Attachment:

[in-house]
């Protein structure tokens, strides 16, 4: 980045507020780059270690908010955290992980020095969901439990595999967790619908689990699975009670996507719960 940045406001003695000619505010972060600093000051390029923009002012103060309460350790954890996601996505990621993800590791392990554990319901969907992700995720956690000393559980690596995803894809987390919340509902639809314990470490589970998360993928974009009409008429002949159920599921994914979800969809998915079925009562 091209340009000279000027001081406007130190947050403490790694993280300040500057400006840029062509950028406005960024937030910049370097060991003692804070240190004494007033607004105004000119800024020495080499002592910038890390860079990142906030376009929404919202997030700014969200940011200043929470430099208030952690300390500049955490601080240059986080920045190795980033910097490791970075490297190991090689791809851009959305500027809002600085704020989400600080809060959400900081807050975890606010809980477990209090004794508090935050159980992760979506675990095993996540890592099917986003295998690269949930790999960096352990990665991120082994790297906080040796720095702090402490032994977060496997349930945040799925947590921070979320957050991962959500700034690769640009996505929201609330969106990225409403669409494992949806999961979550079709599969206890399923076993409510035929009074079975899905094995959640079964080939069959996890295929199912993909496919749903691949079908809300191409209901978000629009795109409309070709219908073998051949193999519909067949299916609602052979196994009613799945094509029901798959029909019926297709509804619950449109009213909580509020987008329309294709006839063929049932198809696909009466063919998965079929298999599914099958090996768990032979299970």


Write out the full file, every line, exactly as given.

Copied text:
[in-house]
């Protein structure tokens, strides 16, 4: 980045507020780059270690908010955290992980020095969901439990595999967790619908689990699975009670996507719960 940045406001003695000619505010972060600093000051390029923009002012103060309460350790954890996601996505990621993800590791392990554990319901969907992700995720956690000393559980690596995803894809987390919340509902639809314990470490589970998360993928974009009409008429002949159920599921994914979800969809998915079925009562 091209340009000279000027001081406007130190947050403490790694993280300040500057400006840029062509950028406005960024937030910049370097060991003692804070240190004494007033607004105004000119800024020495080499002592910038890390860079990142906030376009929404919202997030700014969200940011200043929470430099208030952690300390500049955490601080240059986080920045190795980033910097490791970075490297190991090689791809851009959305500027809002600085704020989400600080809060959400900081807050975890606010809980477990209090004794508090935050159980992760979506675990095993996540890592099917986003295998690269949930790999960096352990990665991120082994790297906080040796720095702090402490032994977060496997349930945040799925947590921070979320957050991962959500700034690769640009996505929201609330969106990225409403669409494992949806999961979550079709599969206890399923076993409510035929009074079975899905094995959640079964080939069959996890295929199912993909496919749903691949079908809300191409209901978000629009795109409309070709219908073998051949193999519909067949299916609602052979196994009613799945094509029901798959029909019926297709509804619950449109009213909580509020987008329309294709006839063929049932198809696909009466063919998965079929298999599914099958090996768990032979299970």